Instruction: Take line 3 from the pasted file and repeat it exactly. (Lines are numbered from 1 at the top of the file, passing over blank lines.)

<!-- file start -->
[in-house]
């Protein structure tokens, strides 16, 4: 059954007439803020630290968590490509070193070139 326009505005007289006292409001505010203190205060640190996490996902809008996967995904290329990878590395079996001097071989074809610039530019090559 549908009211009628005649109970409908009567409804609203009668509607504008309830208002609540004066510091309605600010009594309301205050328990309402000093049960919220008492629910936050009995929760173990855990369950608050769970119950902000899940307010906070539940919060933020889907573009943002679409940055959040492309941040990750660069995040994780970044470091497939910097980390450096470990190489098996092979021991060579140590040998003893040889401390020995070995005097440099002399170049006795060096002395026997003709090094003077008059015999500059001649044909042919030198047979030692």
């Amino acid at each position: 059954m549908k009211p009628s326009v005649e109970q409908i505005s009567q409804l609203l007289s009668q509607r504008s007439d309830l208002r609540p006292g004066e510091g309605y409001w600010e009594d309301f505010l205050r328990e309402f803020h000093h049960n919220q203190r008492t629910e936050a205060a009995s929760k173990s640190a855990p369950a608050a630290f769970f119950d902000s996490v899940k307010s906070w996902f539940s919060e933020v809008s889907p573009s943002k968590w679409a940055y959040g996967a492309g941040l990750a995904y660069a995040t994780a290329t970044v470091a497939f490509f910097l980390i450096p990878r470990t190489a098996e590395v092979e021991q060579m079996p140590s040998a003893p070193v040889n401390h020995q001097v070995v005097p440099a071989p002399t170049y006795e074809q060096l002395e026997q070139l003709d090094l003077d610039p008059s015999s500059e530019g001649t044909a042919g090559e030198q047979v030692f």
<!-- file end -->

């Amino acid at each position: 059954m549908k009211p009628s326009v005649e109970q409908i505005s009567q409804l609203l007289s009668q509607r504008s007439d309830l208002r609540p006292g004066e510091g309605y409001w600010e009594d309301f505010l205050r328990e309402f803020h000093h049960n919220q203190r008492t629910e936050a205060a009995s929760k173990s640190a855990p369950a608050a630290f769970f119950d902000s996490v899940k307010s906070w996902f539940s919060e933020v809008s889907p573009s943002k968590w679409a940055y959040g996967a492309g941040l990750a995904y660069a995040t994780a290329t970044v470091a497939f490509f910097l980390i450096p990878r470990t190489a098996e590395v092979e021991q060579m079996p140590s040998a003893p070193v040889n401390h020995q001097v070995v005097p440099a071989p002399t170049y006795e074809q060096l002395e026997q070139l003709d090094l003077d610039p008059s015999s500059e530019g001649t044909a042919g090559e030198q047979v030692f």